©2014 E&E Publishing, LLC
Republished with permission

By Jeffrey Tomich

Wisconsin Energy Corp.’s chief executive said the company is “willing to be an investor” in a new power plant to help alleviate a generation capacity shortfall in Michigan’s Upper Peninsula.

CEO Gale Klappa made the comment Wednesday during an earnings conference call in answer to questions about whether the unfolding crisis in upper Michigan could affect Wisconsin Energy’s ability to win approval from Michigan regulators for the buyout of Integrys Energy Group.

Klappa said that the company remains engaged in talks with Michigan Gov. Rick Snyder’s administration and state Attorney General Bill Schuette on a “global solution” to the Upper Peninsula’s energy woes, and that a solution could be agreed on within 60 to 90 days.

That solution, Wisconsin Energy officials said, would likely involve a new 250- to 350-megawatt combined-cycle natural gas plant and perhaps the addition of renewable generation.

“There are a lot of moving pieces,” Klappa said. “Clearly, I think the preference of the administration is building additional generation in the UP, and we have indicated that we would be willing to be an investor as part of that solution.”

The comments come days after Snyder and the attorney general submitted formal comments with the Michigan Public Service Commission calling Wisconsin Energy’s proposed billion-dollar buyout of Chicago-based Integrys Energy Group “fatally flawed.”

“The level of concentration in both generation and transmission in the Upper Peninsula by one company as a result of this merger is a major concern,” the filing said.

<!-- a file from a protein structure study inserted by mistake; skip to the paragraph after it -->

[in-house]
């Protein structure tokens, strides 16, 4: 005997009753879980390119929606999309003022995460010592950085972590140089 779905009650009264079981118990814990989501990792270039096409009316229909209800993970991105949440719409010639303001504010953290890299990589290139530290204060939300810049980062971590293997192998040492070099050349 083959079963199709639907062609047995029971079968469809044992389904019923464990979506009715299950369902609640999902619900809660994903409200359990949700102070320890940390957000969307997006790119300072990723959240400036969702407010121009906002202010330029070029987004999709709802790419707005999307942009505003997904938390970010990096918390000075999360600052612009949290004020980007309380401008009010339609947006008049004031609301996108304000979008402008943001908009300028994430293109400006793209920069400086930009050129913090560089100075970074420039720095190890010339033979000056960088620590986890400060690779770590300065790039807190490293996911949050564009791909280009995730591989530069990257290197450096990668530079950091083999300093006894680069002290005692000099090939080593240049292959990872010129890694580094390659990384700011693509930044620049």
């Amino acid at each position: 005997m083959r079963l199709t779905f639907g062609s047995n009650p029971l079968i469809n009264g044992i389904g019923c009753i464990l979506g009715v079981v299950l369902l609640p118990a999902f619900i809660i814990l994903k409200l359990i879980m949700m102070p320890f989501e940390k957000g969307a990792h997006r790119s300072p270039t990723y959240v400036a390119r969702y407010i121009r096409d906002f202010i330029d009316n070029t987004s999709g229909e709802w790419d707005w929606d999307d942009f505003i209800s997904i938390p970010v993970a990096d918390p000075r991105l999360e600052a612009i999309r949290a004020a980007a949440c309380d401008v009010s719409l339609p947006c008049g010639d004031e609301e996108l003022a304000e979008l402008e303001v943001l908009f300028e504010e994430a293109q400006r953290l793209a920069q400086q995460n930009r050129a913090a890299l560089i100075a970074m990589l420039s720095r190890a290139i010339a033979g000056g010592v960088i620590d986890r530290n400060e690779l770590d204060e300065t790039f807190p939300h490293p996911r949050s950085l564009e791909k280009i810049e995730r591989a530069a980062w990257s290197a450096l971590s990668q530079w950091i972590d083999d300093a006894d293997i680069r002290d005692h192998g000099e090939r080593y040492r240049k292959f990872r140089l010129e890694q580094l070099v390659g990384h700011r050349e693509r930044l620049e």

Wisconsin Energy announced the $5.8 billion purchase of Chicago-based Integrys in June (EnergyWire, June 24). The acquisition requires approval from the Federal Energy Regulatory Commission as well as four state utility commissions, including Michigan’s.

Klappa said Wisconsin Energy has agreed to push back the Integrys review schedule by two months at the request of Michigan’s attorney general. But approval is still expected by June, in time for closing next summer.

Concern about the future of the Presque Isle plant and lack of additional generating capacity in upper Michigan has been brewing for more than a year. Those concerns began after two Upper Peninsula iron ore mines chose to buy power from an alternative supplier, prompting We Energies to seek approval to suspend operations at the plant.

But the issue went from a slow simmer to a full boil over the summer following a sequence of events that now threaten to saddle Upper Peninsula residents with staggering rate increases Dec. 1 (EnergyWire, Oct. 28).

The region’s grid operator, the Midcontinent Independent System Operator, has required We Energies to continue to run the Presque Isle plant at a cost of $97 million a year to help ensure electric reliability in the region.

And changes in how those costs are allocated at the request of We Energies mean the costs will be paid almost solely by upper Michigan consumers beginning Dec. 1, adding hundreds to thousands of dollars a year to utility bills.

While much of the anger of upper Michigan residents and politicians has been directed at We Energies and FERC, there have also been fingers pointed at Michigan’s electric choice law.

Under a 2008 Michigan law, customers representing up to 10 percent of a utility’s retail sales can choose an alternative power provider. But the law specifically exempted the mines in the Upper Peninsula, meaning that effectively 90 percent of electric load in the region can switch energy providers.

That, Klappa said, is a recipe for the kind of crisis now looming in the Upper Peninsula.

“Its becoming very, very clear — it has been clear for a while to us, and I think it’s becoming clear to all the parties in Michigan — that the customer choice law there is deeply flawed,” he said.

“Ninety percent customer choice in the UP makes long-term capacity planning very, very difficult.”

CMS Energy Corp.’s chief executive made similar remarks last week.

Asked about the situation facing the Upper Peninsula, John Russell of CMS said: “I think what it does is demonstrate to a lot of people in Michigan the unintended consequences of what I would call full deregulation.”

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